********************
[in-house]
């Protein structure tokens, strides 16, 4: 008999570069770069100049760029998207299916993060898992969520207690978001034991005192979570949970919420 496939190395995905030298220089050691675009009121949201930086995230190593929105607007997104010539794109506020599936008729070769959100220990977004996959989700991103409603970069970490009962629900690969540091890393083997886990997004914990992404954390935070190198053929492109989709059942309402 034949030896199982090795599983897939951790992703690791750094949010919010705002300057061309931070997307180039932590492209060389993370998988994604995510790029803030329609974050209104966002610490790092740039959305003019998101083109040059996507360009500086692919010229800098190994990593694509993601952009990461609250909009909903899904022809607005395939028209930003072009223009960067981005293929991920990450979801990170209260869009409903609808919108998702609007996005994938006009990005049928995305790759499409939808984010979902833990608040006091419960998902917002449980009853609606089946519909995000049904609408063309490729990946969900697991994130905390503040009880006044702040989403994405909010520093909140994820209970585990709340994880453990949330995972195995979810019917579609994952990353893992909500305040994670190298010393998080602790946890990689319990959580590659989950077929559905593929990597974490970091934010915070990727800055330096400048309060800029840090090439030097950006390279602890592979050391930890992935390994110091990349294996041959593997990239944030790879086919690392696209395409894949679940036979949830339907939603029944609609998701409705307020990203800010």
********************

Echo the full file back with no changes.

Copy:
[in-house]
């Protein structure tokens, strides 16, 4: 008999570069770069100049760029998207299916993060898992969520207690978001034991005192979570949970919420 496939190395995905030298220089050691675009009121949201930086995230190593929105607007997104010539794109506020599936008729070769959100220990977004996959989700991103409603970069970490009962629900690969540091890393083997886990997004914990992404954390935070190198053929492109989709059942309402 034949030896199982090795599983897939951790992703690791750094949010919010705002300057061309931070997307180039932590492209060389993370998988994604995510790029803030329609974050209104966002610490790092740039959305003019998101083109040059996507360009500086692919010229800098190994990593694509993601952009990461609250909009909903899904022809607005395939028209930003072009223009960067981005293929991920990450979801990170209260869009409903609808919108998702609007996005994938006009990005049928995305790759499409939808984010979902833990608040006091419960998902917002449980009853609606089946519909995000049904609408063309490729990946969900697991994130905390503040009880006044702040989403994405909010520093909140994820209970585990709340994880453990949330995972195995979810019917579609994952990353893992909500305040994670190298010393998080602790946890990689319990959580590659989950077929559905593929990597974490970091934010915070990727800055330096400048309060800029840090090439030097950006390279602890592979050391930890992935390994110091990349294996041959593997990239944030790879086919690392696209395409894949679940036979949830339907939603029944609609998701409705307020990203800010």